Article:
Increase of multi-metal tolerance of three leguminous plants by arbuscular mycorrhizal fungi colonization

Ai Jun Lin, Xu Hong Zhang, Ming Hung WONG*, Zhi Hong Ye, Lai Qing Lou, You Shan Wang, Yong Guan Zhu

*Corresponding author for this work

Research output: Contribution to journalJournal articlepeer-review

64 Citations (Scopus)


A greenhouse pot experiment was conducted to investigate the effects of the colonization of arbuscular mycorrhizal fungus (AMF) Glomus mosseae on the growth and metal uptake of three leguminous plants (Sesbania rostrata, Sesbania cannabina, Medicago sativa) grown in multi-metal contaminated soil. AMF colonization increased the growth of the legumes, indicating that AMF colonization increased the plant's resistance to heavy metals. It also significantly stimulated the formation of root nodules and increased the N and P uptake of all of the tested leguminous plants, which might be one of the tolerance mechanisms conferred by AMF. Compared with the control, colonization by G. mosseae decreased the concentration of metals, such as Cu, in the shoots of the three legumes, indicating that the decreased heavy metals uptake and growth dilution were induced by AMF treatment, thereby reducing the heavy metal toxicity to the plants. The root/shoot ratios of Cu in the three legumes and Zn in M. sativa were significantly increased (P < 0.05) with AMF colonization, indicating that heavy metals were immobilized by the mycorrhiza and the heavy metal translocations to the shoot were decreased.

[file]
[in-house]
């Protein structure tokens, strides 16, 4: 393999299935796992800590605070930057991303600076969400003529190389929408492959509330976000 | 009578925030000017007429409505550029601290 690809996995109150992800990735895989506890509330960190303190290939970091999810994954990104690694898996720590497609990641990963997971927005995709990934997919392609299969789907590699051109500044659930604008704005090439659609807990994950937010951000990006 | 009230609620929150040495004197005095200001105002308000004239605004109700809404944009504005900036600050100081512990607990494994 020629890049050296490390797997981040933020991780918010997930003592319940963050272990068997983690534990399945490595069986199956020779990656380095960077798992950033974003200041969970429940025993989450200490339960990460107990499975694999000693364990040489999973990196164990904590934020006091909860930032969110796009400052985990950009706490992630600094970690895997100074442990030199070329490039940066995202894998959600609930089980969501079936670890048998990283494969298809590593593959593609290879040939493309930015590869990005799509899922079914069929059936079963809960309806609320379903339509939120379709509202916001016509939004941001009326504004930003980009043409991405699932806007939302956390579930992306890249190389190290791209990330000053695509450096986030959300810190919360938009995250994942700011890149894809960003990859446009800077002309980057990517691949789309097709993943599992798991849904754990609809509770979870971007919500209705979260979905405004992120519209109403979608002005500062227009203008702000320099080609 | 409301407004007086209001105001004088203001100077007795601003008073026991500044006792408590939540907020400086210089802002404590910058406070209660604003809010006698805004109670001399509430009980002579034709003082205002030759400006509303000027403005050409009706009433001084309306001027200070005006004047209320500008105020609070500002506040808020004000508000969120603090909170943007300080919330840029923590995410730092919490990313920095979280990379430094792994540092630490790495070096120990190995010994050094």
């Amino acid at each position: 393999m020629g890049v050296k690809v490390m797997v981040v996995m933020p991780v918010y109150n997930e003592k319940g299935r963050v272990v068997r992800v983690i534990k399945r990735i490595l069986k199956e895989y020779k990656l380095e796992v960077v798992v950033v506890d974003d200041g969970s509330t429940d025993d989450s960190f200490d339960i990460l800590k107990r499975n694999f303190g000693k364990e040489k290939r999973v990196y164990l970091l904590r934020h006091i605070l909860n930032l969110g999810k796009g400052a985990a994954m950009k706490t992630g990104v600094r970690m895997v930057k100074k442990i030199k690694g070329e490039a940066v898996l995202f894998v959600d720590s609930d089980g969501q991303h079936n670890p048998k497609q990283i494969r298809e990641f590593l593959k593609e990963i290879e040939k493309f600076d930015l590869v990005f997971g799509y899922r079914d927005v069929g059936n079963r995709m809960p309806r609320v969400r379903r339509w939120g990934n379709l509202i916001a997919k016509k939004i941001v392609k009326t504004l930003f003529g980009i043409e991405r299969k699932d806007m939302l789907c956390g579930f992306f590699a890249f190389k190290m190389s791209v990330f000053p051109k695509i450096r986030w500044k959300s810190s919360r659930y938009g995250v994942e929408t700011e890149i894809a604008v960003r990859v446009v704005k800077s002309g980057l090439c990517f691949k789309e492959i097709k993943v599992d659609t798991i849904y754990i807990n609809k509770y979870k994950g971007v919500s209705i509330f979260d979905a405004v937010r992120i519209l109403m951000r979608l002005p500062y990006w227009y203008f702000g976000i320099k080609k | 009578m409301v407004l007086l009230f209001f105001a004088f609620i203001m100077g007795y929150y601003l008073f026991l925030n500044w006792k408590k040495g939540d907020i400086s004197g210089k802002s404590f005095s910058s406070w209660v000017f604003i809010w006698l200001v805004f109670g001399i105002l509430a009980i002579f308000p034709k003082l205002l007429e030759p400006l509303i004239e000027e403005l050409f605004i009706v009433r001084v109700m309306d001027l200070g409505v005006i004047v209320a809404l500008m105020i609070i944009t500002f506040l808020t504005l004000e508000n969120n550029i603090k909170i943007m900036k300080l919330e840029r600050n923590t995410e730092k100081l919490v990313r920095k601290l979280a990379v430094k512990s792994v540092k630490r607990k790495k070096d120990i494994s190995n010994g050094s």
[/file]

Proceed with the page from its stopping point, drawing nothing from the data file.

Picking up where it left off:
Original languageEnglish
Pages (from-to)473-481
Number of pages9
JournalEnvironmental Geochemistry and Health
Issue number6
Publication statusPublished - Dec 2007

Scopus Subject Areas

  • Environmental Engineering
  • Environmental Chemistry
  • Water Science and Technology
  • Environmental Science(all)
  • Geochemistry and Petrology

User-Defined Keywords

  • A. caulinodans
  • Glomus mosseae
  • Heavy metals
  • Medicago sativa
  • Sesbania


Dive into the research topics of 'Increase of multi-metal tolerance of three leguminous plants by arbuscular mycorrhizal fungi colonization'. Together they form a unique fingerprint.

Cite this